Julie Dwyer https://orcid.org/0000-0002-7872-8849
Rachel E. Schachter https://orcid.org/0000-0003-3951-858X
Date of this Version
Published in Dyslexia. 2019; pp 1–27. DOI: 10.1002/dys.1637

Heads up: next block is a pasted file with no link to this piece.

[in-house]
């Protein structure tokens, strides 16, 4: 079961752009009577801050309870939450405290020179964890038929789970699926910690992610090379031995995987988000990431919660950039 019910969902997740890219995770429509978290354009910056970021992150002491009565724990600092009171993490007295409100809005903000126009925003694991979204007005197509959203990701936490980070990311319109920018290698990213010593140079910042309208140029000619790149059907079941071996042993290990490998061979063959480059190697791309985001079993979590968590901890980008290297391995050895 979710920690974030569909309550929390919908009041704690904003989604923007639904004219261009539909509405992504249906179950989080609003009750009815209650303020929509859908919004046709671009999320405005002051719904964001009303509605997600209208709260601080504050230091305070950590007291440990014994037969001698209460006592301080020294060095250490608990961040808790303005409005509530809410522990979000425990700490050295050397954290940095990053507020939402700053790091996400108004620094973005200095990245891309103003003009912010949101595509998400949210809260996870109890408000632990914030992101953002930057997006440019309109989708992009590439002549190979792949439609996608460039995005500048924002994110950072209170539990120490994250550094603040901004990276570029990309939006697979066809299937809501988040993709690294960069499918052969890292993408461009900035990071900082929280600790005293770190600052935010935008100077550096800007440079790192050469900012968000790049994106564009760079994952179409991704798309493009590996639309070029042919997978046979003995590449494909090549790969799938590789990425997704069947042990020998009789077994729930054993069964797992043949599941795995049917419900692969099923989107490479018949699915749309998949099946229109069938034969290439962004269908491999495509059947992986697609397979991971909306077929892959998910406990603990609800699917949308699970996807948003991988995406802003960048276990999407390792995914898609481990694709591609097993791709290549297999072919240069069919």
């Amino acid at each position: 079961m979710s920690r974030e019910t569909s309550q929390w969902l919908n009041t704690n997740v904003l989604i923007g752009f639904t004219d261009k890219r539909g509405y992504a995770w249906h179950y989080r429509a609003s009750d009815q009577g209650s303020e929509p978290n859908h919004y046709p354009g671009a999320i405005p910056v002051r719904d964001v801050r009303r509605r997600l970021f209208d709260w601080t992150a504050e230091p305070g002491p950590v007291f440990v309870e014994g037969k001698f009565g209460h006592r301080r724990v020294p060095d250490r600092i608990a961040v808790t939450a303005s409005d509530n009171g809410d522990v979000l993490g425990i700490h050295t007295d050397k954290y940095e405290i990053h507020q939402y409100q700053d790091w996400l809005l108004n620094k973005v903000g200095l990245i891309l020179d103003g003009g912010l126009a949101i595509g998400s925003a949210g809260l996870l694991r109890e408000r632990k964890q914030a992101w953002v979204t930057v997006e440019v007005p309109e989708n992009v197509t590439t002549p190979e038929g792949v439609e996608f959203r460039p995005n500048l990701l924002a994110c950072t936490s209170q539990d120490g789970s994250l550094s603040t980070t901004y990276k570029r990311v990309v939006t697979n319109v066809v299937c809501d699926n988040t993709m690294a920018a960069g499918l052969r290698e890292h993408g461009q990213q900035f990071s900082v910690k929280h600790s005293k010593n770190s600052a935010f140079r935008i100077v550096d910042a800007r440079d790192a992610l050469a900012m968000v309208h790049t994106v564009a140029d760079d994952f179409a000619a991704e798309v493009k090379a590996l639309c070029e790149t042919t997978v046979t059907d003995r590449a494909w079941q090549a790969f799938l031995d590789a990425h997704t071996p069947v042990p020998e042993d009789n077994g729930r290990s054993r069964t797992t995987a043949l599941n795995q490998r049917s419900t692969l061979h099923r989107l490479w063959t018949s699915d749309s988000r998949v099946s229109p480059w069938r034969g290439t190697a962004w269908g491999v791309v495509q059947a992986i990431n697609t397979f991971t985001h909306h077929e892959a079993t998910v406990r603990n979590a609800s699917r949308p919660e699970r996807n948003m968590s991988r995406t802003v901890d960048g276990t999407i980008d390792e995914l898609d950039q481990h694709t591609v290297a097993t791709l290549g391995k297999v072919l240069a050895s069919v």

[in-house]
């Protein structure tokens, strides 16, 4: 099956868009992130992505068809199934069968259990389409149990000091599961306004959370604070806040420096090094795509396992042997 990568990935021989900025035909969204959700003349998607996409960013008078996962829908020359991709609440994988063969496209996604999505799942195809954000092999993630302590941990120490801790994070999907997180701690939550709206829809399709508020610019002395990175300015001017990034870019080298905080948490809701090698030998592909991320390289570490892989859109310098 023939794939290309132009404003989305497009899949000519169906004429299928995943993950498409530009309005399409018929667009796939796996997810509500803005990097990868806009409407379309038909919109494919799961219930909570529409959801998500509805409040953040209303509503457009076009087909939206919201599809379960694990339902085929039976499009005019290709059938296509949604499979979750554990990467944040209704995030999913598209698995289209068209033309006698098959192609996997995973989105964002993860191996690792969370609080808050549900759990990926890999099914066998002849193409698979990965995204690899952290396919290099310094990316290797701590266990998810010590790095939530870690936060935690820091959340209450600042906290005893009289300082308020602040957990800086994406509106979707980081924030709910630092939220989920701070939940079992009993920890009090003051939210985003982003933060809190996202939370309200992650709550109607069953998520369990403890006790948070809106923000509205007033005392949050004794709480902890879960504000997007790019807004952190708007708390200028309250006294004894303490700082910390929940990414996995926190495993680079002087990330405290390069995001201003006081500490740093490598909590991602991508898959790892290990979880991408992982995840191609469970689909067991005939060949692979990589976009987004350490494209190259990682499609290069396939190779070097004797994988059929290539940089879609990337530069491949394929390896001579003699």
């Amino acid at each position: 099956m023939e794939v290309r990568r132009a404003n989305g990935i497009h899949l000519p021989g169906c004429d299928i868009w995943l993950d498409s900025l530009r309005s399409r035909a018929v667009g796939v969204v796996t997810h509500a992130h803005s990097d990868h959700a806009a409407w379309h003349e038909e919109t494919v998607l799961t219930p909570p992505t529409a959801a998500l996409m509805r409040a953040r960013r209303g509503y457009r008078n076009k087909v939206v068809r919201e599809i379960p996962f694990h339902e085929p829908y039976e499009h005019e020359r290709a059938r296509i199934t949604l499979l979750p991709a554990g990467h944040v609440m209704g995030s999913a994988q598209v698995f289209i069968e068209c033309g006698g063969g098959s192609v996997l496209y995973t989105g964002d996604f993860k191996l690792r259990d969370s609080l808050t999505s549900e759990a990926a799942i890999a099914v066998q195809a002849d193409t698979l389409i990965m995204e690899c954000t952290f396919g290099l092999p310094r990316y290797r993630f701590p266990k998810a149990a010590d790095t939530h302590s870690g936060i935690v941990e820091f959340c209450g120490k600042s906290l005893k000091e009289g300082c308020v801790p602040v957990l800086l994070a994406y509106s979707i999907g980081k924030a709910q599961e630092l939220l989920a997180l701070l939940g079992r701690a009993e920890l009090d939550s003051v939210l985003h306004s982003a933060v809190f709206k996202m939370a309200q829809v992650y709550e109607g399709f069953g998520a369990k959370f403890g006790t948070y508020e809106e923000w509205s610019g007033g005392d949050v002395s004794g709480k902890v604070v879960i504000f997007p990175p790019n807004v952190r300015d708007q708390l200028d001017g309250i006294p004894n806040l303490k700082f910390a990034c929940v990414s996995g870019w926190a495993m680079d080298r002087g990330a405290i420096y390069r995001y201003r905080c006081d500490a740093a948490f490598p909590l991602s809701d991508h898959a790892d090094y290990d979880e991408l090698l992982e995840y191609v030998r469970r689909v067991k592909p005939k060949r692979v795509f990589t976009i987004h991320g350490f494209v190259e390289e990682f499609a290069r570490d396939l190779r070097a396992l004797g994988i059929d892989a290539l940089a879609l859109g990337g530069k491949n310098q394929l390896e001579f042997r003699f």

Previous research investigating both the knowledge of early childhood educators and the support for vocabulary development present in early childhood settings has indicated that both educator knowledge and enacted practice are less than optimal, which has grave implications for children's early vocabulary learning and later reading achievement. Further, the nature of the relationship between educators' knowledge and practice is unclear, making it difficult to discern the best path towards improved knowledge, practice, and children's vocabulary outcomes. The purpose of the present study was to add to the existing literature by using stimulated recall interviews and a grounded approach to examine how 10 preschool educators used their knowledge to made decisions about their moment-to-moment instruction in support of children's vocabulary development. Results indicate that educators were thinking in highly context-specific ways about their goals and strategies for supporting vocabulary learning, taking into account important knowledge of their instructional history with children and of the children themselves to inform their decision making in the moment. In addition, they reported thinking about research-based goals and strategies for supporting vocabulary learning that went beyond simply defining words for children. Implications for research and professional development are discussed.